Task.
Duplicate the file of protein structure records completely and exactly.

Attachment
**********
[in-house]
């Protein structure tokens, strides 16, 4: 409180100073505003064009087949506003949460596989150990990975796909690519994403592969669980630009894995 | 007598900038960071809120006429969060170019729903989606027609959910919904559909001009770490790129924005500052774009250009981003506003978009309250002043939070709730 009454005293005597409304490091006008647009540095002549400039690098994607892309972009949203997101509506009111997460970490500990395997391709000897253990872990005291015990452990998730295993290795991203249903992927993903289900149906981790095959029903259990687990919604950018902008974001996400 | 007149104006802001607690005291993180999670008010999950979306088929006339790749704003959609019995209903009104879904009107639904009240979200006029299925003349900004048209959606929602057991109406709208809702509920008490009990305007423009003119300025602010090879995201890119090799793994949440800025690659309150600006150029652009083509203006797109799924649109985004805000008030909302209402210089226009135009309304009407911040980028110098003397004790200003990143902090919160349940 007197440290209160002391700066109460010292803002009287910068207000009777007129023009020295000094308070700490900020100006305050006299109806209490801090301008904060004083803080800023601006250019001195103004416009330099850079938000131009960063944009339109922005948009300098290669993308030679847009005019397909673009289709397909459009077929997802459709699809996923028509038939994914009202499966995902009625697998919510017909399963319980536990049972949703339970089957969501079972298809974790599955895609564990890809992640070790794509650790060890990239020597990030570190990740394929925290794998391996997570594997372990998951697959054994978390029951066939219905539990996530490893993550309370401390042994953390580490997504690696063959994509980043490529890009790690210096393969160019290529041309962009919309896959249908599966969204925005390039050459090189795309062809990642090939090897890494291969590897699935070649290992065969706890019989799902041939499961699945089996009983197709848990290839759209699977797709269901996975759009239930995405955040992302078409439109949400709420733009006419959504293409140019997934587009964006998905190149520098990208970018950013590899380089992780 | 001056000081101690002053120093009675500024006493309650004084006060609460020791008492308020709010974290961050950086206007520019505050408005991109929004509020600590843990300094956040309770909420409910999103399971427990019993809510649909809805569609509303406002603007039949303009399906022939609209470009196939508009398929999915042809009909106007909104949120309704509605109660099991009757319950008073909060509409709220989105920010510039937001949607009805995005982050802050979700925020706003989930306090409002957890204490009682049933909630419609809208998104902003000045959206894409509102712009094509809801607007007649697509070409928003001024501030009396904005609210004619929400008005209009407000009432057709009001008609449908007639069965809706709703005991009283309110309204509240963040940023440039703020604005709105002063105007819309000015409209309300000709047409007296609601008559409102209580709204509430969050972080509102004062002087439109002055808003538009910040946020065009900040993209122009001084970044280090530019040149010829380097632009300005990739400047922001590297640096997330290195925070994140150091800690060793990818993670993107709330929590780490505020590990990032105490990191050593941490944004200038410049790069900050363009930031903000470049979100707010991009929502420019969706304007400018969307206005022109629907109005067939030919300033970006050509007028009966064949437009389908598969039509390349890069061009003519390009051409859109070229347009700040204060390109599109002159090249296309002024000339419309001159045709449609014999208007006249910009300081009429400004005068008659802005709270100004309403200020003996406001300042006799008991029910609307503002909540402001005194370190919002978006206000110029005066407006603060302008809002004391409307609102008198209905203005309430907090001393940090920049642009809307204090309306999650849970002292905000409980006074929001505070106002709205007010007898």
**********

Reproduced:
[in-house]
């Protein structure tokens, strides 16, 4: 409180100073505003064009087949506003949460596989150990990975796909690519994403592969669980630009894995 | 007598900038960071809120006429969060170019729903989606027609959910919904559909001009770490790129924005500052774009250009981003506003978009309250002043939070709730 009454005293005597409304490091006008647009540095002549400039690098994607892309972009949203997101509506009111997460970490500990395997391709000897253990872990005291015990452990998730295993290795991203249903992927993903289900149906981790095959029903259990687990919604950018902008974001996400 | 007149104006802001607690005291993180999670008010999950979306088929006339790749704003959609019995209903009104879904009107639904009240979200006029299925003349900004048209959606929602057991109406709208809702509920008490009990305007423009003119300025602010090879995201890119090799793994949440800025690659309150600006150029652009083509203006797109799924649109985004805000008030909302209402210089226009135009309304009407911040980028110098003397004790200003990143902090919160349940 007197440290209160002391700066109460010292803002009287910068207000009777007129023009020295000094308070700490900020100006305050006299109806209490801090301008904060004083803080800023601006250019001195103004416009330099850079938000131009960063944009339109922005948009300098290669993308030679847009005019397909673009289709397909459009077929997802459709699809996923028509038939994914009202499966995902009625697998919510017909399963319980536990049972949703339970089957969501079972298809974790599955895609564990890809992640070790794509650790060890990239020597990030570190990740394929925290794998391996997570594997372990998951697959054994978390029951066939219905539990996530490893993550309370401390042994953390580490997504690696063959994509980043490529890009790690210096393969160019290529041309962009919309896959249908599966969204925005390039050459090189795309062809990642090939090897890494291969590897699935070649290992065969706890019989799902041939499961699945089996009983197709848990290839759209699977797709269901996975759009239930995405955040992302078409439109949400709420733009006419959504293409140019997934587009964006998905190149520098990208970018950013590899380089992780 | 001056000081101690002053120093009675500024006493309650004084006060609460020791008492308020709010974290961050950086206007520019505050408005991109929004509020600590843990300094956040309770909420409910999103399971427990019993809510649909809805569609509303406002603007039949303009399906022939609209470009196939508009398929999915042809009909106007909104949120309704509605109660099991009757319950008073909060509409709220989105920010510039937001949607009805995005982050802050979700925020706003989930306090409002957890204490009682049933909630419609809208998104902003000045959206894409509102712009094509809801607007007649697509070409928003001024501030009396904005609210004619929400008005209009407000009432057709009001008609449908007639069965809706709703005991009283309110309204509240963040940023440039703020604005709105002063105007819309000015409209309300000709047409007296609601008559409102209580709204509430969050972080509102004062002087439109002055808003538009910040946020065009900040993209122009001084970044280090530019040149010829380097632009300005990739400047922001590297640096997330290195925070994140150091800690060793990818993670993107709330929590780490505020590990990032105490990191050593941490944004200038410049790069900050363009930031903000470049979100707010991009929502420019969706304007400018969307206005022109629907109005067939030919300033970006050509007028009966064949437009389908598969039509390349890069061009003519390009051409859109070229347009700040204060390109599109002159090249296309002024000339419309001159045709449609014999208007006249910009300081009429400004005068008659802005709270100004309403200020003996406001300042006799008991029910609307503002909540402001005194370190919002978006206000110029005066407006603060302008809002004391409307609102008198209905203005309430907090001393940090920049642009809307204090309306999650849970002292905000409980006074929001505070106002709205007010007898």